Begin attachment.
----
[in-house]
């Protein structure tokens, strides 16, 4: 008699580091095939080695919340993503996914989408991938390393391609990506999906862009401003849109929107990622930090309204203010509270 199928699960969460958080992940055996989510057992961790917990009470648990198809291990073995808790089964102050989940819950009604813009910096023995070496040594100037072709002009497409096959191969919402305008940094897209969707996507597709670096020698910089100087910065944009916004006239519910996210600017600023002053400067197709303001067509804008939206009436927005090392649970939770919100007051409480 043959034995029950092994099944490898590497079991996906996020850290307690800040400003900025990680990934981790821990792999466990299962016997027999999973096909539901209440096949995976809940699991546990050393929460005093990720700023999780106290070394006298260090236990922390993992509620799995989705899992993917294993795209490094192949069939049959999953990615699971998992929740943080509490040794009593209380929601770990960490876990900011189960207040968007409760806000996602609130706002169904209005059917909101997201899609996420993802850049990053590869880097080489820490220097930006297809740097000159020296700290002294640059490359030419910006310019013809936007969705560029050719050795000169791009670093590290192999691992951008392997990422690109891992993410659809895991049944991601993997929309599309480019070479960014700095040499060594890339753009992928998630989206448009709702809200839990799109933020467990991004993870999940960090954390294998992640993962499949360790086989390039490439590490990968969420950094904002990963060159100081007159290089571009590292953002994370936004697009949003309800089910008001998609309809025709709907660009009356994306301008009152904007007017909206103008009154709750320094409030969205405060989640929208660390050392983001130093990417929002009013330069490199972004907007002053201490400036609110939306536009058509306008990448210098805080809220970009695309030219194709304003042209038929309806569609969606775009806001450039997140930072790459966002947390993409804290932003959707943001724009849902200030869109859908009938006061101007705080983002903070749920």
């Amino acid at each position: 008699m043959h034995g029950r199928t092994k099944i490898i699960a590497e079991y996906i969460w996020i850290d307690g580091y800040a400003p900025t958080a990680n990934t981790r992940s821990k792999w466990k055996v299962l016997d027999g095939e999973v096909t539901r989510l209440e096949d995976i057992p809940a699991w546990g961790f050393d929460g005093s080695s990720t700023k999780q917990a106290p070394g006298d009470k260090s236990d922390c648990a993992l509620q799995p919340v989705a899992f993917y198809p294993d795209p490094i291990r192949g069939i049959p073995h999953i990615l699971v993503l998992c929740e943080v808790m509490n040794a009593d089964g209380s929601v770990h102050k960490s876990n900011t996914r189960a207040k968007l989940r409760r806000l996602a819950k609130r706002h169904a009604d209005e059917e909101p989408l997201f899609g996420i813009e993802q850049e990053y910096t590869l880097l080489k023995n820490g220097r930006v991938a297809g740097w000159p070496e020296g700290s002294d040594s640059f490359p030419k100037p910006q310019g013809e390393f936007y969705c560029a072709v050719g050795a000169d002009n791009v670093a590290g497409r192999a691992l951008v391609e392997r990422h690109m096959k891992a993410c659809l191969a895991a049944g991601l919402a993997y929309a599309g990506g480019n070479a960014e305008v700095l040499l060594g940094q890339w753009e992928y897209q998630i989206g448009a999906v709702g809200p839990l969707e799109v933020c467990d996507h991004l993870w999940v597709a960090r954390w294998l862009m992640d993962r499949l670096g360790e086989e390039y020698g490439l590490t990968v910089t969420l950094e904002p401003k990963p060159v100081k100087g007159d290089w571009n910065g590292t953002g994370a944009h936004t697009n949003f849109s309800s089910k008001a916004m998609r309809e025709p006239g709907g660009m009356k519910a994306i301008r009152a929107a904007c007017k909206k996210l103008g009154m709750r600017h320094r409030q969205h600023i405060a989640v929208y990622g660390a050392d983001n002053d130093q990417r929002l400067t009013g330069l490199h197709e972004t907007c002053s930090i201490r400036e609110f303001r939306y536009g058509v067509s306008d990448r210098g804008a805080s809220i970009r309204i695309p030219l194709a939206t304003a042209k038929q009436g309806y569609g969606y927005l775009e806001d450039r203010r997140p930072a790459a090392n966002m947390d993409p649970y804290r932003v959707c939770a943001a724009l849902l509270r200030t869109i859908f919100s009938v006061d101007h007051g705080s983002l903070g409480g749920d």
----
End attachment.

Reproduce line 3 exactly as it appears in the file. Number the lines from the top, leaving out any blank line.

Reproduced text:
């Amino acid at each position: 008699m043959h034995g029950r199928t092994k099944i490898i699960a590497e079991y996906i969460w996020i850290d307690g580091y800040a400003p900025t958080a990680n990934t981790r992940s821990k792999w466990k055996v299962l016997d027999g095939e999973v096909t539901r989510l209440e096949d995976i057992p809940a699991w546990g961790f050393d929460g005093s080695s990720t700023k999780q917990a106290p070394g006298d009470k260090s236990d922390c648990a993992l509620q799995p919340v989705a899992f993917y198809p294993d795209p490094i291990r192949g069939i049959p073995h999953i990615l699971v993503l998992c929740e943080v808790m509490n040794a009593d089964g209380s929601v770990h102050k960490s876990n900011t996914r189960a207040k968007l989940r409760r806000l996602a819950k609130r706002h169904a009604d209005e059917e909101p989408l997201f899609g996420i813009e993802q850049e990053y910096t590869l880097l080489k023995n820490g220097r930006v991938a297809g740097w000159p070496e020296g700290s002294d040594s640059f490359p030419k100037p910006q310019g013809e390393f936007y969705c560029a072709v050719g050795a000169d002009n791009v670093a590290g497409r192999a691992l951008v391609e392997r990422h690109m096959k891992a993410c659809l191969a895991a049944g991601l919402a993997y929309a599309g990506g480019n070479a960014e305008v700095l040499l060594g940094q890339w753009e992928y897209q998630i989206g448009a999906v709702g809200p839990l969707e799109v933020c467990d996507h991004l993870w999940v597709a960090r954390w294998l862009m992640d993962r499949l670096g360790e086989e390039y020698g490439l590490t990968v910089t969420l950094e904002p401003k990963p060159v100081k100087g007159d290089w571009n910065g590292t953002g994370a944009h936004t697009n949003f849109s309800s089910k008001a916004m998609r309809e025709p006239g709907g660009m009356k519910a994306i301008r009152a929107a904007c007017k909206k996210l103008g009154m709750r600017h320094r409030q969205h600023i405060a989640v929208y990622g660390a050392d983001n002053d130093q990417r929002l400067t009013g330069l490199h197709e972004t907007c002053s930090i201490r400036e609110f303001r939306y536009g058509v067509s306008d990448r210098g804008a805080s809220i970009r309204i695309p030219l194709a939206t304003a042209k038929q009436g309806y569609g969606y927005l775009e806001d450039r203010r997140p930072a790459a090392n966002m947390d993409p649970y804290r932003v959707c939770a943001a724009l849902l509270r200030t869109i859908f919100s009938v006061d101007h007051g705080s983002l903070g409480g749920d």